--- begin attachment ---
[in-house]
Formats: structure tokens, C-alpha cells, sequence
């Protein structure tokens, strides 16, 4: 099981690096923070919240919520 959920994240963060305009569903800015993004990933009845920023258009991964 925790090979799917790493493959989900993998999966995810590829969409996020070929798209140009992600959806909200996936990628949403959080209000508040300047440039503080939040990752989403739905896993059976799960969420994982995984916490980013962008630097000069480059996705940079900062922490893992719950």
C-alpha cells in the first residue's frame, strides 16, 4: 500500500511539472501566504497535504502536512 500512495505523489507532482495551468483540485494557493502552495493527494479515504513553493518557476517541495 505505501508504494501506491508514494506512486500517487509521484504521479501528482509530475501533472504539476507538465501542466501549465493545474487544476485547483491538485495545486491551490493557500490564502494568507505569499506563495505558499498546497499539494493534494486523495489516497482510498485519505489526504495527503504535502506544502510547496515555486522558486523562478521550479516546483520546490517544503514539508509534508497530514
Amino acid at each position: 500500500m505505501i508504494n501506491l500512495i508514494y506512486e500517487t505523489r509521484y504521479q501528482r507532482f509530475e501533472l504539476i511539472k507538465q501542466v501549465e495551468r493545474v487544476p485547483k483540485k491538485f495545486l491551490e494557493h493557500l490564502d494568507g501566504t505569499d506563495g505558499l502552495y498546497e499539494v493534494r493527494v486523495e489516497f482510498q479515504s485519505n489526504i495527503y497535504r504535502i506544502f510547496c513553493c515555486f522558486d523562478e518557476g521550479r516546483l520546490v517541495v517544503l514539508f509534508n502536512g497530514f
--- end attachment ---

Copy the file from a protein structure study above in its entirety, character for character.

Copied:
[in-house]
Formats: structure tokens, C-alpha cells, sequence
């Protein structure tokens, strides 16, 4: 099981690096923070919240919520 959920994240963060305009569903800015993004990933009845920023258009991964 925790090979799917790493493959989900993998999966995810590829969409996020070929798209140009992600959806909200996936990628949403959080209000508040300047440039503080939040990752989403739905896993059976799960969420994982995984916490980013962008630097000069480059996705940079900062922490893992719950």
C-alpha cells in the first residue's frame, strides 16, 4: 500500500511539472501566504497535504502536512 500512495505523489507532482495551468483540485494557493502552495493527494479515504513553493518557476517541495 505505501508504494501506491508514494506512486500517487509521484504521479501528482509530475501533472504539476507538465501542466501549465493545474487544476485547483491538485495545486491551490493557500490564502494568507505569499506563495505558499498546497499539494493534494486523495489516497482510498485519505489526504495527503504535502506544502510547496515555486522558486523562478521550479516546483520546490517544503514539508509534508497530514
Amino acid at each position: 500500500m505505501i508504494n501506491l500512495i508514494y506512486e500517487t505523489r509521484y504521479q501528482r507532482f509530475e501533472l504539476i511539472k507538465q501542466v501549465e495551468r493545474v487544476p485547483k483540485k491538485f495545486l491551490e494557493h493557500l490564502d494568507g501566504t505569499d506563495g505558499l502552495y498546497e499539494v493534494r493527494v486523495e489516497f482510498q479515504s485519505n489526504i495527503y497535504r504535502i506544502f510547496c513553493c515555486f522558486d523562478e518557476g521550479r516546483l520546490v517541495v517544503l514539508f509534508n502536512g497530514f